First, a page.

Gloversville’s most prominent businesses revolved around the leather and glove factories.  There is reference made that several of these factories would send for the medicinal water and it was used liberally by the employees.  According to a July 1952 Gloversville newspaper article, the property where the spring was located was on the old Gregory estate.  The spring provided a living for a man named John Sturn.  There is also reference to a Mrs. Evelyn Dollar who sold the waters as a sideline.  (Her husband George was a cabinet maker).

It appears that the Spring Water business was fairly short lived or at least never flourished with the same success of some of its neighboring areas in Saratoga, Sharon and Richfield Springs.  It appears that even though the spring was still flowing, any advertising and major marketing attempts ceased in and about the late 1880’s.  The spring house was then used to house several different businesses.  It was a post office and headquarters to Andrew Hanson & Son, seller of stoves.

Louis Bierbauer Brewery

Beer Bottle
Aqua, Louis Bierbauer 12 Oz Blobtop Beer Bottle
Beer Bottle Close-up
Aqua, Louis Bierbauer 12 Oz Blobtop Beer Bottle, Close-Up

An 1872 – 1873 Canajoharie, NY Business Directory, listed Louis Bierbauer Sr. as having a brewery on Mill Street and his residence at 85 & 89 Mill Street.  His son, Louis Bierbauer Jr. lived at 29 Reed Street.

Louis started brewing ale and lager beer in Canajoharie in 1856.  It is probably no coincidence that his brother Charles Bierbauer started the first lager beer brewery in Utica, NY at 93 Third Street in 1855.  Both brothers had come to America from Germany to seek their fortunes making lager beer for our young country.  While earlier breweries made ale and porter, there were few lager beer breweries.  It has been said that one of the gifts the German people brought to America was the art of making lager beer.  While ale and porter were drunk at room temperature, lager beer was enjoyed cold.  Americans fell in love with the cold crisp taste of lager beer and lager beer breweries prospered.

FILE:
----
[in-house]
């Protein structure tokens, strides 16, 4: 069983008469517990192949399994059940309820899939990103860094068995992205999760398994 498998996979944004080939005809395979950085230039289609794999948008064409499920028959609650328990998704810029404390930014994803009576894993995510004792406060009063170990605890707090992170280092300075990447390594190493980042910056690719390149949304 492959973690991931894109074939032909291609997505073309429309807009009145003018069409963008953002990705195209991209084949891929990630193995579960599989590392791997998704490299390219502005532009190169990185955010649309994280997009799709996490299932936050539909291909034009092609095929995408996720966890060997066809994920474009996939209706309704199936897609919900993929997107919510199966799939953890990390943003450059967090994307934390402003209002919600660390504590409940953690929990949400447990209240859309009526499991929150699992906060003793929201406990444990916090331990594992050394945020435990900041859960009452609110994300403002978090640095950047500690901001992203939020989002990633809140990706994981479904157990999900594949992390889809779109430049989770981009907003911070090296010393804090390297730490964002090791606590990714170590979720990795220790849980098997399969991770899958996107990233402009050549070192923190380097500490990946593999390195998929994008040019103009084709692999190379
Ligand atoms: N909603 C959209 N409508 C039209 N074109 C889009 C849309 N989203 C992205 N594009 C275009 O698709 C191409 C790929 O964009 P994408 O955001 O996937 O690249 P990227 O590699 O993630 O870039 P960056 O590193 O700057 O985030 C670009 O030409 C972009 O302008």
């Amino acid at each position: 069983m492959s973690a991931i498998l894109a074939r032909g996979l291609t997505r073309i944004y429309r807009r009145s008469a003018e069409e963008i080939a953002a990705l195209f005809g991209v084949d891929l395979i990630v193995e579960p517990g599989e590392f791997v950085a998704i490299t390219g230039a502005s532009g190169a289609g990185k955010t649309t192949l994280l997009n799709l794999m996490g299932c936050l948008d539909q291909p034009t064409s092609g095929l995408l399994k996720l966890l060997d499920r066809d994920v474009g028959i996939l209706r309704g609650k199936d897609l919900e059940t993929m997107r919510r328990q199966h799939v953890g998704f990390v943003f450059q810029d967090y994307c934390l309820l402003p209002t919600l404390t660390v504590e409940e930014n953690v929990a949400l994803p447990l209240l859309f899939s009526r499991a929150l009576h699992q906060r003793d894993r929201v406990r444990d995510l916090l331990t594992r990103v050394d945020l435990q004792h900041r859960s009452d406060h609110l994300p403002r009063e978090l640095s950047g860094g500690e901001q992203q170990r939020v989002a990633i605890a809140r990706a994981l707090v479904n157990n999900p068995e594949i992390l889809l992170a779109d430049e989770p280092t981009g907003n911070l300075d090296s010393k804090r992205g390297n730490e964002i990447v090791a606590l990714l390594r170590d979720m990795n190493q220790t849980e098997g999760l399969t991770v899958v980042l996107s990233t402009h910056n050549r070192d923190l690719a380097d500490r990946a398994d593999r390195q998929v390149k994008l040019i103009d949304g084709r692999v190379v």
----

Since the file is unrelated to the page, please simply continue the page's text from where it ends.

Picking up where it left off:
Charles Bierbauer’s Third Street brewery was so successful that in three years he needed a larger facility to brew his beer.  Bierbauer sold his brewery and relocated to Edward Street in Utica and built a much larger brewery.  Charles Bierbauer named his new brewery the West Utica Brewery.  For many years C. Bierbauer produced the bulk of the lager beer sold in Utica. 

For some reason, in 1879 Louis Bierbauer needed an experienced brewery worker who knew the old world method of brewing lager beer.  A capable young man named Francis Xavier Matt worked at his brother’s brewery in Utica.  Louis asked his brother if he would allow F X Matt to come to Canajoharie to work in his brewery.  Matt was only 20 years old at the time, but had worked at breweries in the Black Forest area of Germany in his teenage years.  A year after Matt relocated to Louis Bierbauer’s Brewery, he became the brew master. 

Back in Utica, Charles Bierbauer died in 1885 and his widow Barbara and adopted son George were unable to continue running the brewery and put it up for sale.  A group of people bought the West Utica Brewery and renamed it the Columbia Brewing Company.  This venture only lasted two years when it failed and the company was sold at public auction at the sheriff’s office.  In 1888, another group of people bought the brewery and all the equipment that went with it, including the horses, wagons and sleighs.  The brewery was named the West End Brewing Company.  One of the people who organized the West End Brewing Company was F.X. Matt who returned from Canajoharie after eight years.  Matt was the first Vice President and served as the Supervisor of the operation.  Later, he would become Treasurer and then President of the firm.  More importantly, Matt was the spark plug that made the West End Brewing Company one of the most successful breweries in America.  Still in business today, after 121 years; the brewery is now named after Mr. Matt.